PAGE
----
function foo() {
  const x = () => {};

  const y = () => {
    "hide implementation";
    class Z {
      m() {}

In this example, foo and x remain unhidden, while y, Z, and Z.prototype.m are considered hidden.

Note: historically, folks have also explored out-of-band, application-level switches for hiding implementation details, often motivated by memory use. See the appendix for more discussion on that.

Why a directive prologue?

This proposal draws heavily on the strengths of JavaScript's existing directive prologue support:

  • It allows easy hiding of the implementation details of all functions in an entire source file.
  • At the same time, it allows easy bundling together of hidden and non-hidden code, by using anonymous-function-wrapper blocks.
  • It is backward-compatible, allowing easy deployment of code that makes a best-effort to hide its implementation. "hide implementation" will be a no-op in engines that do not implement this proposal.
  • It is lexical, thus allowing tooling to easily and statically determine whether a function's implementation is hidden. For example, an inliner would know it should not inline an implementation-hidden function into an implementation-exposed function.

Notably, this proposal also introduces a directive prologue for class bodies, where they did not previously exist (presumably since they are always strict and "use strict" was the only meaningful built-in directive).

Rejected alternatives

A one-time hiding method

In this alternative, functions get a new method, f.hide(), which permanently hides the function's implementation details from Function.prototype.toString and Error.prototype.stack. You'd use it like so:

function foo() {
  // ...



console.assert(foo.toString() === "function foo() { [ native code ] }");

This alternative seems less good than the directive:

  • It is difficult to en-masse hide many functions. The directive allows hiding an entire source file at once.
  • You can now hide anyone's functions, not just ones that you created and control.
  • It is non-lexical, thus requiring tools that operate on source code to rely on heuristics to tell if a function is implementation-hidden or not.
  • In general, it makes this a property of the function, and not of the source text, which seems like the wrong level of abstraction, and harder to reason about.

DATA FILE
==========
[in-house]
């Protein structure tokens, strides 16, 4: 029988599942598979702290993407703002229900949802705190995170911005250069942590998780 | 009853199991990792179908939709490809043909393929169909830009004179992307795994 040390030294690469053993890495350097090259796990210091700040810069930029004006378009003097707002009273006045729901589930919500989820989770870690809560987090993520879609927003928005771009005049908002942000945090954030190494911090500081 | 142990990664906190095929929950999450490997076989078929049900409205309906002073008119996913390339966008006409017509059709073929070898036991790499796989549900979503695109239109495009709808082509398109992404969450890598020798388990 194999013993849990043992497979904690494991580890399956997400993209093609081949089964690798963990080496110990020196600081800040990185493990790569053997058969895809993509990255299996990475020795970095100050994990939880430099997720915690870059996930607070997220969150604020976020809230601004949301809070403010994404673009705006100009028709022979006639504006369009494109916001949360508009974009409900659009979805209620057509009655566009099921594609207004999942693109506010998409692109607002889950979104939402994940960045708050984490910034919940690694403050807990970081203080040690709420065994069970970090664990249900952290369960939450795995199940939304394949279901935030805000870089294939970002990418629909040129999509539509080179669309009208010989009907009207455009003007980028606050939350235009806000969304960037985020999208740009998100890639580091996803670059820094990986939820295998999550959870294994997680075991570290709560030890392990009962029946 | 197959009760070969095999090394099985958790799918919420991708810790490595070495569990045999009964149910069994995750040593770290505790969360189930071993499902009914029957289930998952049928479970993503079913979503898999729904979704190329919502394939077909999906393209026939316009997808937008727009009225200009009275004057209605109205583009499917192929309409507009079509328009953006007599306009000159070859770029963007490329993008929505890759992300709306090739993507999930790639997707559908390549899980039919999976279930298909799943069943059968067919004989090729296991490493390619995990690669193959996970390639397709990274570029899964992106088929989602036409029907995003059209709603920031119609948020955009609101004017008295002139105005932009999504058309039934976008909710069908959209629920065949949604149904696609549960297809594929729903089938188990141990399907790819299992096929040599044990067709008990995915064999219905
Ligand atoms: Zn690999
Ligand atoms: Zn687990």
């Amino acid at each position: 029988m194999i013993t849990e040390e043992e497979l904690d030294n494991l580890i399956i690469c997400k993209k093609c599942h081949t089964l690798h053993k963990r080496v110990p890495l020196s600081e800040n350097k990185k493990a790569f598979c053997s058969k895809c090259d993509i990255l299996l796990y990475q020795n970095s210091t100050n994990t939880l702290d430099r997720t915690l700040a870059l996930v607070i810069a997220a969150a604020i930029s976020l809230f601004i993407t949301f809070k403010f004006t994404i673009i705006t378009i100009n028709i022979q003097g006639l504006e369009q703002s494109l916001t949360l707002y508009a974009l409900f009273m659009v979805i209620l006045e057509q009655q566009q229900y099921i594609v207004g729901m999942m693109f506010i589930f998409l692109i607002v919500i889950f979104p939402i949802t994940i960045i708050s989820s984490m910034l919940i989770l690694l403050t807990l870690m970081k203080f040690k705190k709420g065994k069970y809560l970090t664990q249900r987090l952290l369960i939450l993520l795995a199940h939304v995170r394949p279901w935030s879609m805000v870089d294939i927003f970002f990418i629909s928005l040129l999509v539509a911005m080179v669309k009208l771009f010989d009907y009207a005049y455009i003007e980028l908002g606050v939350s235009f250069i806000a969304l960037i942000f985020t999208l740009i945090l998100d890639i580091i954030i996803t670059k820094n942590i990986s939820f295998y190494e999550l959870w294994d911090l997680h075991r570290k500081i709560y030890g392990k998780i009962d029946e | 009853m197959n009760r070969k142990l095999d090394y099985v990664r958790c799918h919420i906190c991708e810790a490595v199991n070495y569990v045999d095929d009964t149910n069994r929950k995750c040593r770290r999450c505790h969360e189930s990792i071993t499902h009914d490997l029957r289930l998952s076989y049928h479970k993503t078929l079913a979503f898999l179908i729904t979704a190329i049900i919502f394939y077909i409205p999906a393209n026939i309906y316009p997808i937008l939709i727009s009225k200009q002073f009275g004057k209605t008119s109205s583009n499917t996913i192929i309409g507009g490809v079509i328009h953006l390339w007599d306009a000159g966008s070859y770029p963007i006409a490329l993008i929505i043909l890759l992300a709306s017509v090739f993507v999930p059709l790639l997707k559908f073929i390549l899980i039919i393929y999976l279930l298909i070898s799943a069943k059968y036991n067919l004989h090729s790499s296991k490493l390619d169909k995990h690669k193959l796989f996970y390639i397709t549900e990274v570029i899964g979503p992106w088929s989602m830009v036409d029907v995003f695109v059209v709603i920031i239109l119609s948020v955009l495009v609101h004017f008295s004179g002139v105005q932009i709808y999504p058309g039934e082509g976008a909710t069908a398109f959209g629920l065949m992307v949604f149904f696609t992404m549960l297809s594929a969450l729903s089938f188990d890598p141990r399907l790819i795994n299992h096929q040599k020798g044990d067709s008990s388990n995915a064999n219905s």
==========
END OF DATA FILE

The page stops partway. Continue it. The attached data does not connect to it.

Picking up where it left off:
A clone-creating hiding method

The idea here is similar to the previous one, except that f.hide() returns a new, hidden function instead of modifying the function it is called on. The caller than needs to only hand out references to the clone, and not the original.

This suffers from three of the same drawbacks:

  • It is difficult to en-masse hide many functions.
  • It is non-lexical.
  • It makes this a property of the function, and not of the source text.

and introduces a couple of new ones:

  • Any "cloning" of functions is difficult to spec and reason about. See this discussion of toMethod(), a proposal from the run up to ES2015. It similarly made function-clones-with-one-tweak, and was rejected by TC39 for its complexity.
  • Some functions are not easy to replace with their clones. For example, methods need to be installed with their correct [[HomeObject]], which is not currently possible.

delete Function.prototype.toString

In the past, people have asked if perhaps engines could just detect the pattern of

delete Function.prototype.toString;

early in a source file, and perform appropriate optimizations.

Unfortunately this does not work in any multi-realm environment:

delete Function.prototype.toString;

function foo() {
  // ...

const otherGlobal = frames[0];

It's also a very blunt tool, usable only on the realm level, and thus probably only by application developers. The directive is targeted at library developers; application developers are better served by the out-of-band solution.